In July I visited Orford Ness, the former military testing site on the Suffolk coast. In the 1930s it was one of the places where the technology that became known as RADAR (RAdio Detection And Ranging, now normalised as an actual word, “radar”) was developed, then it was a base for the Atomic Weapons Research Establishment, and finally it was a powerful radio installation responsible until 2012 for broadcasting the BBC World Service to Europe. It’s now owned by the National Trust. Access is severely restricted and visitor numbers are strictly controlled because of the danger from unexploded ordinance, and to protect an extremely rare and fragile habitat of vegetated shingle. It’s also situated on a long spit that has to be accessed by boat. As you’ll see from the pictures, probably the only way to describe it if you’ve not been there is as a kind of temperate maritime desert. I was there on an extremely rare hot, dry and sunny day when you could walk around without being blown over sideways. Not much can live on the Ness permanently. Despite growing up not far away from Orford, and living in the vicinity on and off over the years, the inaccessibility and isolation of the place plus the fact that I don’t have a car had always conspired to keep me away from a place that I found fascinating.
The reason for my long overdue visit was a kind of professionals and press jolly for some installation work that had been made there by the artists Jane and Louise Wilson. I really like the Wilsons’ work, generally speaking. Having worked on my own art projects under the aegis of public bodies, universities, and English Heritage– another of Britain’s historic caretaking agencies– I can well imagine the Wilsons being invited and commissioned to work at Orford Ness and then instantly being stymied by having a million and one things they can’t do dropped on them. Jane and Louise themselves seemed perfectly OK as people, albeit in a slightly too serious way, a kind of actressy or diva-ish kind of way. Definitely intelligent, talented and thoughtful individuals, though. Despite saying all that, on this occasion I just found their work extremely slight and they didn’t substantively answer or address any comments or questions that people had, except by reeling off art world jargon and general cobblers that even they themselves didn’t seem to buy. It’s not that I think art should be so literal and instrumentalised that x investment should always multiply into y quantities of tangible product, or that artists should be on message and visibly productive in the same literal way as a teacher, a police officer or a civil servant should be. I really don’t. That’s stupid, and impossible, and some of an artist’s value lies in her or him existing outside of such concerns.
But the main issue is that Orford Ness is so Ballardian, so sci-fi, so grim and weird, so Mad Max, so Dr Strangelove, (and so on, ad infinitum…) that I think you’d need to go incredibly big to make any kind of impression beyond the already massive impact of just walking among such ominous, cryptic ruins in this flat, bleak landscape and wondering what exactly went on there during those top secret decades. Just look at the place. It’s a place for the monumental, a place of brute force both from nature and deployed against nature. It’s not a place for the kind of subtle, wispy conceptual conceits that might just about stand up in a white cube gallery, provided nobody breathed too hard.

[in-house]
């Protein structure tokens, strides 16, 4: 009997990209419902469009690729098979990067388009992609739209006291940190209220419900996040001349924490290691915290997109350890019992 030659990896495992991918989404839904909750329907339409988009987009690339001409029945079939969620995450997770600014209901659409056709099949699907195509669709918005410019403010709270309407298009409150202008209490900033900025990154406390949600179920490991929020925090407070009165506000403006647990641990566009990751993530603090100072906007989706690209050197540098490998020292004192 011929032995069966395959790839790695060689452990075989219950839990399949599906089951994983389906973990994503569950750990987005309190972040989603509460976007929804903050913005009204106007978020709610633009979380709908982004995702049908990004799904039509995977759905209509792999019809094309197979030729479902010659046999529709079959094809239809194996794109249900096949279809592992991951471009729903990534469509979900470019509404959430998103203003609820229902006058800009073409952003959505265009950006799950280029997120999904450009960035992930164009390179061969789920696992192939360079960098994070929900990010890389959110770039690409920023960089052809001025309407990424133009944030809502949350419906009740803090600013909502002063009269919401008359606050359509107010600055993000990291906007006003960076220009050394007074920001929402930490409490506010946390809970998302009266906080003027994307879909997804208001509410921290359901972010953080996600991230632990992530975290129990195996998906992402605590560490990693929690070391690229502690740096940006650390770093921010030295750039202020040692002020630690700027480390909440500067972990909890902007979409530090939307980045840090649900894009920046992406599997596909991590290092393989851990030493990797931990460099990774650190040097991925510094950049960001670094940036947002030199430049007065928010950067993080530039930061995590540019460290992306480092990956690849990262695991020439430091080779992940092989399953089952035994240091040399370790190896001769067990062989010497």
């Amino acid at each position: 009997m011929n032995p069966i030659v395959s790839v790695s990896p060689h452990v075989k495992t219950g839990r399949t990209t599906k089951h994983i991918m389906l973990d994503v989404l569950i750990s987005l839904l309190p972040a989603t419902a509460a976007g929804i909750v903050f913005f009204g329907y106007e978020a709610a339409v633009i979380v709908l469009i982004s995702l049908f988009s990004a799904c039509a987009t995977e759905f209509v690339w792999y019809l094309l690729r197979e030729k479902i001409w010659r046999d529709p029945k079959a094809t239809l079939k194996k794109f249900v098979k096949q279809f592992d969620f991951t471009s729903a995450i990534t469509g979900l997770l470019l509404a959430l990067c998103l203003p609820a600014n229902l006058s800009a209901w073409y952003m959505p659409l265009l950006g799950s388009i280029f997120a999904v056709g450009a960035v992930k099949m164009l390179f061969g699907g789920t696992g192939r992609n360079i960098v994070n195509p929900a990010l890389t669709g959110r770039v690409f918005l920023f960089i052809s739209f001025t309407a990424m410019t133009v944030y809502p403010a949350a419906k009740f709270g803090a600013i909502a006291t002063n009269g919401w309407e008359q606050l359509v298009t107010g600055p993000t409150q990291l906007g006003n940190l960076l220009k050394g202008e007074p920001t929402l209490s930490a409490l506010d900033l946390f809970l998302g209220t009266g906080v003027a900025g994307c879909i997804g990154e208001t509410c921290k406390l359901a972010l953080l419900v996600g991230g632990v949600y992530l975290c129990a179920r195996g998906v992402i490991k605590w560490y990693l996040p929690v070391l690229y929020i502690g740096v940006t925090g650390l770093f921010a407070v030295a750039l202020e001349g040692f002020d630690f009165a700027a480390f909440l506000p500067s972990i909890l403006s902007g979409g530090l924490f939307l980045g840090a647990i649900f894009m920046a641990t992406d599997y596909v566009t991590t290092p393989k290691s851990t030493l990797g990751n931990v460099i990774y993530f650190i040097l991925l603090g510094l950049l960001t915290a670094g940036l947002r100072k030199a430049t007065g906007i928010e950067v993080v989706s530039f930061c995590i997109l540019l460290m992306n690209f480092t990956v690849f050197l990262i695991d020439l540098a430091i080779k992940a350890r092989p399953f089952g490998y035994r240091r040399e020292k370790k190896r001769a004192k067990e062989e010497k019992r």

Note that the Wilsons’ art work is not visible in any of these photos. Honestly you might not notice it unless Jane or Louise happened to be there and could show you, and it’s not there any more. Don’t bother trying to find it, either in these pictures or in the real world! All photographs by me, 2012. It’s actually a bit of a challenge to shoot anything at Orford Ness. Even with our slightly privileged access, it was still hard to get close to most of the buildings because you must keep to the few paths that are definitely safe, as opposed to the rest of the site which is potentially lethal.
The so-called “pagodas” seem to have semi officially acquired their name from the military, for fairly obvious reasons. Most of the buildings’ partial burial in the shingle is to insulate the surrounding area from any explosions, shockwaves, fires, collapses or other mishaps inside. The columns were designed to blow out in the event of a particularly large explosion within, causing the massive concrete slabs to slam down like the lid of a sarcophagus, sealing the building. The shingle would presumably go some way towards filling any other gaps. Although in some ways it’s just pragmatic, there’s also something quite chilling about designing a building that way. It’s easy to imagine being terminally entombed in one of these things after some horrendous catastrophe, pebbles cascading in through a crack in the wall as your life ebbs away. It is for me, anyway. Maybe I’m morbid. OK, I know I’m morbid. We can at least take comfort from the fact that it never seems to have been necessary for anyone to engage tomb mode.